Salaries in Broadcasting Journalism

Television reporters earn more than those in radio.

Television reporters earn more than those in radio.

Embarking on a career in broadcast journalism often begins with a degree in journalism or communications. Either discipline can prepare you for the research and analysis necessary to produce a sound news story. But a bachelor’s degree in political science, economics or even history is also beneficial, especially if you’re hoping to cover stories in a particular area of current events. In addition to education, employers seek candidates with on-the-job experience, so it pays to get an internship while pursuing your degree. As with any job, the more experience you have, the more opportunities you’ll find. The same can also be said for salaries, as more seasoned journalists garner higher salaries than their inexperienced colleagues.

Salary

In 2011, reporters and correspondents averaged $43,640 a year, according to the Bureau of Labor Statistics. Because “mean” salary can be skewed by extremely high or even low salaries, median wage is often a better indicator of earning potential. For reporters and correspondents, about half earn almost $35,000 or more a year. But both figures fail to differentiate between broadcast and print media. Journalists working in radio or television are paid a much different scale than those working for newspapers or magazines.

On-Air Talent

A survey conducted by the Radio Television Digital News Association found that most on-air talent don’t always earn as much as the image might suggest. As of 2012, a news anchor earned an average of $84,800 a year, but the median wage is closer to $64,000. Sports anchors, on the other hand, averaged $60,000 a year, with median wages of $45,000. Weathercasters, however, averaged $70,500 a year, with a median wage of $60,000. News and sports reporters made the least among on-air talent, earning wages of just $32,000 and $31,000 a year, respectively.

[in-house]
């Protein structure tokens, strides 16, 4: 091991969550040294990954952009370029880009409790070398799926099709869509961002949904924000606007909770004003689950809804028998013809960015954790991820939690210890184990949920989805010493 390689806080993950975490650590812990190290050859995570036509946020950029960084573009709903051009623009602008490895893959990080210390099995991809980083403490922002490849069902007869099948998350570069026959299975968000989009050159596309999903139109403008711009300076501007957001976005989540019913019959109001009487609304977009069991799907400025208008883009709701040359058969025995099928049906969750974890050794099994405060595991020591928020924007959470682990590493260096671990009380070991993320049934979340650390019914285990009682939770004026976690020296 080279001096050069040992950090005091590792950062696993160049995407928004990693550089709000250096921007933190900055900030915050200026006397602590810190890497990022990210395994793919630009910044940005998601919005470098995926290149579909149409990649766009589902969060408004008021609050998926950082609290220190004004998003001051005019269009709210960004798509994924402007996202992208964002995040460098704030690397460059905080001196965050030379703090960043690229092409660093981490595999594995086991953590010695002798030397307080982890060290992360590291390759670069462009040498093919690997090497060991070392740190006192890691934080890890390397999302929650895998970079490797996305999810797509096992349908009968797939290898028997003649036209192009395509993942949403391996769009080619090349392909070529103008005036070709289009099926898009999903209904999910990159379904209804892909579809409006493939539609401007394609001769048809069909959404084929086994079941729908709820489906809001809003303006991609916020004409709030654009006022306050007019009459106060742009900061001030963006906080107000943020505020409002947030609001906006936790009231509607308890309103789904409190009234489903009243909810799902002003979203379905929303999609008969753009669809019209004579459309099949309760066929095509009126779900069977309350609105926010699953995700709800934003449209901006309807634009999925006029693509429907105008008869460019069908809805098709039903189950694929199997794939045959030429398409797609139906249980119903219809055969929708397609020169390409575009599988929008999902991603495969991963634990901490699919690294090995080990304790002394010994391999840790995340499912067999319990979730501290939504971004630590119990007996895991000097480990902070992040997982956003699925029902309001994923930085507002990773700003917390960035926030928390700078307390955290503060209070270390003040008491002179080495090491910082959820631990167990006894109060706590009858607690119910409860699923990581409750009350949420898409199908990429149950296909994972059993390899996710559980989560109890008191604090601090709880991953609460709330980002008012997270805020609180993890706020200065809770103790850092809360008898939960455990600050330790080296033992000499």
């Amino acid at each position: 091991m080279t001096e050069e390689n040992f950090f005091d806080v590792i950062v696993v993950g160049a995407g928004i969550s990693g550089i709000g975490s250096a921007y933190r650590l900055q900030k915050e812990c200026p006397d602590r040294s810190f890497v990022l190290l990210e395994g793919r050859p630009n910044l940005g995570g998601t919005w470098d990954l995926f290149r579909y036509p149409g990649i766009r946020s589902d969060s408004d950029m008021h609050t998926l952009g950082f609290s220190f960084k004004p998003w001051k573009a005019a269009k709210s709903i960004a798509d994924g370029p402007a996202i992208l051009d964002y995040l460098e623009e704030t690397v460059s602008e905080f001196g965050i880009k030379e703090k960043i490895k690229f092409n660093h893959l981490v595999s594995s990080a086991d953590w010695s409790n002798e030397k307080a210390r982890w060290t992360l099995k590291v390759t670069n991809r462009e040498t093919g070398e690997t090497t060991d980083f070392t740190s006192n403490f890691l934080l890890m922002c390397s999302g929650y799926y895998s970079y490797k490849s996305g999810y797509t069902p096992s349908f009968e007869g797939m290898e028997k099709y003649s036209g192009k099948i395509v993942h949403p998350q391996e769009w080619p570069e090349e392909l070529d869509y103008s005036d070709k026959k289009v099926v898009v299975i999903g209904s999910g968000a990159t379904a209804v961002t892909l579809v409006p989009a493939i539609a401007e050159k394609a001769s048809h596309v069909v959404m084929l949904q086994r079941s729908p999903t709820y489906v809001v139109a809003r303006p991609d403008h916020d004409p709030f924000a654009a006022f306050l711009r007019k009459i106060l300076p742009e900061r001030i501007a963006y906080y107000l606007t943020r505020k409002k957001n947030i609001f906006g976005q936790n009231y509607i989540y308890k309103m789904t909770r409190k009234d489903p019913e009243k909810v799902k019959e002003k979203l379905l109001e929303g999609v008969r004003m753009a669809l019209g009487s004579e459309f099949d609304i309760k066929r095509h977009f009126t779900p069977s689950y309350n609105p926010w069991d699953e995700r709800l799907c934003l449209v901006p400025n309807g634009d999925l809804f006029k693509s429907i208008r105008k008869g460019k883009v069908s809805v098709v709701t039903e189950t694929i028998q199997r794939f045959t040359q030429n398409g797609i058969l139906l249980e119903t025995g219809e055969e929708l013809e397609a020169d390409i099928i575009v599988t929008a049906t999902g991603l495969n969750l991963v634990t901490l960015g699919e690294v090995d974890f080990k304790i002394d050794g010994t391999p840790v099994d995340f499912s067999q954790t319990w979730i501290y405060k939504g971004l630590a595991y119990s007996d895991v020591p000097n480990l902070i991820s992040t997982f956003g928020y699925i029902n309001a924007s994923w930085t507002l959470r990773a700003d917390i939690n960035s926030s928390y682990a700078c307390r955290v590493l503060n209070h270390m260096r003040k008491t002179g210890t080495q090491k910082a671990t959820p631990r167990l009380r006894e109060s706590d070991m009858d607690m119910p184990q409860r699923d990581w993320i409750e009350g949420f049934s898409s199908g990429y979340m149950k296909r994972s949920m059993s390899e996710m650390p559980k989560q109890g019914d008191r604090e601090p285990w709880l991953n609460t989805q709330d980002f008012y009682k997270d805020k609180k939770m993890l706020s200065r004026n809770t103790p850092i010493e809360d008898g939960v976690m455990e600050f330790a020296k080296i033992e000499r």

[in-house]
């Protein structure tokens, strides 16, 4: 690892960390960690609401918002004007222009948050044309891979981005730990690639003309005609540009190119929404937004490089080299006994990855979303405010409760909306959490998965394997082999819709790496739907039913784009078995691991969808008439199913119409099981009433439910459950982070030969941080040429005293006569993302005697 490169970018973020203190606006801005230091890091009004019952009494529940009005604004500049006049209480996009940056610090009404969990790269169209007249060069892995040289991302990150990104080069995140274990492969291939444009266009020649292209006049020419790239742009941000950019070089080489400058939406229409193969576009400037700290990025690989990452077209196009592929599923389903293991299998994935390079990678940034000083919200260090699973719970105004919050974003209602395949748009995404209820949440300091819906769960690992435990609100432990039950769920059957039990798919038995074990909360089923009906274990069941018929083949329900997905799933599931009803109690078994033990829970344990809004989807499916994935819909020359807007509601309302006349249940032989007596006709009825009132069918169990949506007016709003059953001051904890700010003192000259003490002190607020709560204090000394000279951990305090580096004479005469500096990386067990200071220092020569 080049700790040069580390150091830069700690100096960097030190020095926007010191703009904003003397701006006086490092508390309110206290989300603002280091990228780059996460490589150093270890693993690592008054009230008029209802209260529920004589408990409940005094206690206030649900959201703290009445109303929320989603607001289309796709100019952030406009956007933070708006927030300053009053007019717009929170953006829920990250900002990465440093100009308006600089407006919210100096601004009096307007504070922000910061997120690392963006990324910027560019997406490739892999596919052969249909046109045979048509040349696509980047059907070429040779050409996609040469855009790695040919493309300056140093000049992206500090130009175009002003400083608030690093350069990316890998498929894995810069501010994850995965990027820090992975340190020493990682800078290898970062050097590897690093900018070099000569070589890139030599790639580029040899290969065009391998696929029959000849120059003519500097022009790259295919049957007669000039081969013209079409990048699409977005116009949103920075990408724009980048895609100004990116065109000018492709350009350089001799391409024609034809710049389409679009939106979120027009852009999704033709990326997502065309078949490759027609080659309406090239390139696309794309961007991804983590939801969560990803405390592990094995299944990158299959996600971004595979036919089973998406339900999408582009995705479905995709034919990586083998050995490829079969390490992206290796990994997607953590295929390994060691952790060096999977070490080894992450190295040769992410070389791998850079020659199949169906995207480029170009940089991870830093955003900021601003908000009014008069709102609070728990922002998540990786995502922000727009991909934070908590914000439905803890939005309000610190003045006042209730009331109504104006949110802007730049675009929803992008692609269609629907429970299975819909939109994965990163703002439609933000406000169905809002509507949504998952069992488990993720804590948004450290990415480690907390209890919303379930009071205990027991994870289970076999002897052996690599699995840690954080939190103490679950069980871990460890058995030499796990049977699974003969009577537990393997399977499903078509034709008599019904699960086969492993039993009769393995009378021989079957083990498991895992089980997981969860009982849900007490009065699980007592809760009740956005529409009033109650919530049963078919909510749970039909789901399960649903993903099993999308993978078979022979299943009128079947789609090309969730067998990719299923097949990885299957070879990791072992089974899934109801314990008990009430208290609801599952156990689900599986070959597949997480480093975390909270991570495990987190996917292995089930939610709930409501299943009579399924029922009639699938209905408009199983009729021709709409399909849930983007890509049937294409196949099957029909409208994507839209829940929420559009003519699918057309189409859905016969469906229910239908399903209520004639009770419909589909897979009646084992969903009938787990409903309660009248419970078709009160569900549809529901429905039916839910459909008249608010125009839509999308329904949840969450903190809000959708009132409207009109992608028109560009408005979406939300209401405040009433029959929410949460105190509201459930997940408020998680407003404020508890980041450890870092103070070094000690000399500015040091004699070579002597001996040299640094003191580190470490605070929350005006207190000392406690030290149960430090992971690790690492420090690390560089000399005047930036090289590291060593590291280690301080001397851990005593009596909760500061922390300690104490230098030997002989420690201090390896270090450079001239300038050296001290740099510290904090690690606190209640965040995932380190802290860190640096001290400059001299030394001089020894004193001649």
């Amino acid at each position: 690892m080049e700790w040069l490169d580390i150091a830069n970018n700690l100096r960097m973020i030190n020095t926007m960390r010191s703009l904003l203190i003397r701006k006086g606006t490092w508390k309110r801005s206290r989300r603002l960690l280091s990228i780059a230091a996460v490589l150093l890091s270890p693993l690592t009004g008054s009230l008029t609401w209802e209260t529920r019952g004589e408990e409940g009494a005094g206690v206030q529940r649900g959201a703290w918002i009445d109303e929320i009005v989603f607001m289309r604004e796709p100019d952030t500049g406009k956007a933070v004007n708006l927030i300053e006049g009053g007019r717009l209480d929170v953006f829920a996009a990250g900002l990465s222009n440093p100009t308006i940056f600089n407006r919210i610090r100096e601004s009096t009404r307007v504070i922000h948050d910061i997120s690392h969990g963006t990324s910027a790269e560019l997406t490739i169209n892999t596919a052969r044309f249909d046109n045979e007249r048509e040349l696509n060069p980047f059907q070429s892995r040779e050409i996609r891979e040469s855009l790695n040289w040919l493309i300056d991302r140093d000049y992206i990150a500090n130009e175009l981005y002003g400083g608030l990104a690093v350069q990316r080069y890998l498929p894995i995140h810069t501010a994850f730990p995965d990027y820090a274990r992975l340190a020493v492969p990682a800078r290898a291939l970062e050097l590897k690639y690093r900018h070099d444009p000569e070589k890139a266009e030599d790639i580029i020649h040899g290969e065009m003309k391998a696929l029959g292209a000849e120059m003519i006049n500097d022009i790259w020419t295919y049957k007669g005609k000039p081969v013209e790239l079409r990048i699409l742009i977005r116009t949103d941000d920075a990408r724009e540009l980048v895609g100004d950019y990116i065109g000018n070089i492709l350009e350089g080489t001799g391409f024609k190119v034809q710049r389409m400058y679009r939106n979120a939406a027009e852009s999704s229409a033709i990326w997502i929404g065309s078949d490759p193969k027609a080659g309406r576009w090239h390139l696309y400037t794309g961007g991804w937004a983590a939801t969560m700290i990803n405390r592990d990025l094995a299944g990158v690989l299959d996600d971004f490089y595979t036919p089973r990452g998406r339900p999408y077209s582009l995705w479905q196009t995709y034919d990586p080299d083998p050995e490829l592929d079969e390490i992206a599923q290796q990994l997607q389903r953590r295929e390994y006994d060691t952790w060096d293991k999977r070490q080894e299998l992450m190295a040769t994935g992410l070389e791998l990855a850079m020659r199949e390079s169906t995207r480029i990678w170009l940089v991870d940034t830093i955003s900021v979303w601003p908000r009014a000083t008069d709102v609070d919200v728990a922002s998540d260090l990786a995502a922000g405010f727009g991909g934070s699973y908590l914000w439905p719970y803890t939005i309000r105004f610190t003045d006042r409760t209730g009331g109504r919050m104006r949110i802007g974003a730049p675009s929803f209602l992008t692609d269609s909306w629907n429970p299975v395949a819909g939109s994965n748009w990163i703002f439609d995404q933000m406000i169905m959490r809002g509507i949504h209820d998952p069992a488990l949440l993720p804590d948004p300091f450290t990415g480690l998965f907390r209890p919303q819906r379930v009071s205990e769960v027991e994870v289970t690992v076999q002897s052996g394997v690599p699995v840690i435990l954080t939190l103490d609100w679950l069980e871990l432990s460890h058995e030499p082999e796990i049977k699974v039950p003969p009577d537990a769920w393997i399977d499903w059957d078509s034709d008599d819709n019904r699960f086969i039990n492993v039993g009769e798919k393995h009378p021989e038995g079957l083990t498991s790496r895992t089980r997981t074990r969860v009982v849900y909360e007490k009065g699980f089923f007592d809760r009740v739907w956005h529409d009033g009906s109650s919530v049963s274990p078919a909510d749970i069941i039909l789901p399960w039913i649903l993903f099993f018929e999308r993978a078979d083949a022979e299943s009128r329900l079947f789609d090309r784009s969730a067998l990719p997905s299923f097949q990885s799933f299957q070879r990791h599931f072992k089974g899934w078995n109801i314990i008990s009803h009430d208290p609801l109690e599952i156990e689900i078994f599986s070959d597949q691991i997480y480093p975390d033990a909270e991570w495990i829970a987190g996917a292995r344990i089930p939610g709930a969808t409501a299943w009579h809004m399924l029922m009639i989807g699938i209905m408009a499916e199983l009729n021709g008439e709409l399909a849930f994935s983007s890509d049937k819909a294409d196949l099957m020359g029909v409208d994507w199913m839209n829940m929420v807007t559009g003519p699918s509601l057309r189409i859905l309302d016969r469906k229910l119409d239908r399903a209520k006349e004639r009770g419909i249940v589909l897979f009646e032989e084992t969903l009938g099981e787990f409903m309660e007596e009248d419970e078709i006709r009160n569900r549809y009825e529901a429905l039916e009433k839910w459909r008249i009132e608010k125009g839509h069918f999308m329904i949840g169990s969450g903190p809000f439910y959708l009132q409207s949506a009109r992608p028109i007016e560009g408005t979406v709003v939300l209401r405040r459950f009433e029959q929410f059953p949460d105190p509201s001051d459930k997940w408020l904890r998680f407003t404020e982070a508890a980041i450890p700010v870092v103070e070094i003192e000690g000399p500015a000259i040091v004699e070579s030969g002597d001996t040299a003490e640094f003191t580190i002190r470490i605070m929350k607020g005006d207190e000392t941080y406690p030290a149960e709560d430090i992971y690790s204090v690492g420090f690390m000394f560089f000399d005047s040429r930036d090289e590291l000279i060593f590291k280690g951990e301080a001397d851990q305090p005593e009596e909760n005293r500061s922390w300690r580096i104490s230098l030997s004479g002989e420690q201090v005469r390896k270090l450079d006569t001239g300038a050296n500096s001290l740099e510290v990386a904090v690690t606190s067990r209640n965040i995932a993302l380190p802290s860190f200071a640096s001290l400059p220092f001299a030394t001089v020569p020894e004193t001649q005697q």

Behind the Camera

Much like on-air talent, salaries behind the scenes vary greatly. In 2012, news directors, for example, fared the best, averaging almost $100,000 a year. But median wages are closer to $87,000. Assistant news directors averaged almost $74,000 a year, with median wages of $69,700. Managing editors earned a median wage of $60,000 a year, while executive producers made $55,000 a year. Assignment editors, news writers and tape editors earned $38,500, $31,500 and just $28,000 a year, respectively.

Radio

Journalists in radio don’t make as much as those working in television. A radio news director, for example, earned a median wage just $37,000 a year — $50,000 less than a news director in TV. Radio news anchors earned a median wage of $40,000 a year, while sports anchors earned a median wage of just $27,500 a year. When it comes to broadcast journalism, TV is where the money is.

Market

As with any job, location affects salaries, and broadcast journalists are no exception. “The larger the market, the larger the salary,” adds the Radio Television Digital News Association. In the top 25 markets, TV news directors earned $175,000 a year, while those in the next 25 earned $135,000 a year — a $40,000 difference. News anchors, on the other hand, earned $120,000 a year in the top 25 markets and $92,000 a year in the next 25 markets. Executive producers earned $80,500 in the top 25 and $65,000 in the next 25.

 

About the Author

Based in Minneapolis, Minn., Dana Severson has been writing marketing materials for small-to-mid-sized businesses since 2005. Prior to this, Severson worked as a manager of business development for a marketing company, developing targeted marketing campaigns for Big G, Betty Crocker and Pillsbury, among others.

Photo Credits

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